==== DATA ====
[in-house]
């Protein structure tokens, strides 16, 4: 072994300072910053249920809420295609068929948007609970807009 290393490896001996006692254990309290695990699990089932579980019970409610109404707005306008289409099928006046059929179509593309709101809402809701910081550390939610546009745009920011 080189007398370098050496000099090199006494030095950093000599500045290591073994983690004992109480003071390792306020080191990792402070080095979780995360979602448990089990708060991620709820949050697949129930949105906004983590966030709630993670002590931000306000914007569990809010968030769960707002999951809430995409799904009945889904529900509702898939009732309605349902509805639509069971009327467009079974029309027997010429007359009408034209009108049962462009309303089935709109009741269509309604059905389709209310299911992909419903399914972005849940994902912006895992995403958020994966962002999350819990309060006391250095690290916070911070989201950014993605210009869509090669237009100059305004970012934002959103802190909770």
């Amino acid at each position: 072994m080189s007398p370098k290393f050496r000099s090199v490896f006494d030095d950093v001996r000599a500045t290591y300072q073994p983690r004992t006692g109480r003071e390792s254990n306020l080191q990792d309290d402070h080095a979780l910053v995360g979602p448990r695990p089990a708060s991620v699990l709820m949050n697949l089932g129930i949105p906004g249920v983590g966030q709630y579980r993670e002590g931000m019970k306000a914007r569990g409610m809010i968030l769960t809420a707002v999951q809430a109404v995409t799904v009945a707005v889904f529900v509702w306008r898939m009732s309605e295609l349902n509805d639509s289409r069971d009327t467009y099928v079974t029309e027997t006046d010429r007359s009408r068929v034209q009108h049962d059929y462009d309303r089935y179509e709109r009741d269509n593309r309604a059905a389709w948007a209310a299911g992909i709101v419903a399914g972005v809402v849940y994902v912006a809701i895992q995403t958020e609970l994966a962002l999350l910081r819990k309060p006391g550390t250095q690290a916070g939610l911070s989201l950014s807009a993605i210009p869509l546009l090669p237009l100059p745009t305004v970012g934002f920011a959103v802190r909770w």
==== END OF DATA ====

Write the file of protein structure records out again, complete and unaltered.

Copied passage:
[in-house]
């Protein structure tokens, strides 16, 4: 072994300072910053249920809420295609068929948007609970807009 290393490896001996006692254990309290695990699990089932579980019970409610109404707005306008289409099928006046059929179509593309709101809402809701910081550390939610546009745009920011 080189007398370098050496000099090199006494030095950093000599500045290591073994983690004992109480003071390792306020080191990792402070080095979780995360979602448990089990708060991620709820949050697949129930949105906004983590966030709630993670002590931000306000914007569990809010968030769960707002999951809430995409799904009945889904529900509702898939009732309605349902509805639509069971009327467009079974029309027997010429007359009408034209009108049962462009309303089935709109009741269509309604059905389709209310299911992909419903399914972005849940994902912006895992995403958020994966962002999350819990309060006391250095690290916070911070989201950014993605210009869509090669237009100059305004970012934002959103802190909770």
């Amino acid at each position: 072994m080189s007398p370098k290393f050496r000099s090199v490896f006494d030095d950093v001996r000599a500045t290591y300072q073994p983690r004992t006692g109480r003071e390792s254990n306020l080191q990792d309290d402070h080095a979780l910053v995360g979602p448990r695990p089990a708060s991620v699990l709820m949050n697949l089932g129930i949105p906004g249920v983590g966030q709630y579980r993670e002590g931000m019970k306000a914007r569990g409610m809010i968030l769960t809420a707002v999951q809430a109404v995409t799904v009945a707005v889904f529900v509702w306008r898939m009732s309605e295609l349902n509805d639509s289409r069971d009327t467009y099928v079974t029309e027997t006046d010429r007359s009408r068929v034209q009108h049962d059929y462009d309303r089935y179509e709109r009741d269509n593309r309604a059905a389709w948007a209310a299911g992909i709101v419903a399914g972005v809402v849940y994902v912006a809701i895992q995403t958020e609970l994966a962002l999350l910081r819990k309060p006391g550390t250095q690290a916070g939610l911070s989201l950014s807009a993605i210009p869509l546009l090669p237009l100059p745009t305004v970012g934002f920011a959103v802190r909770w």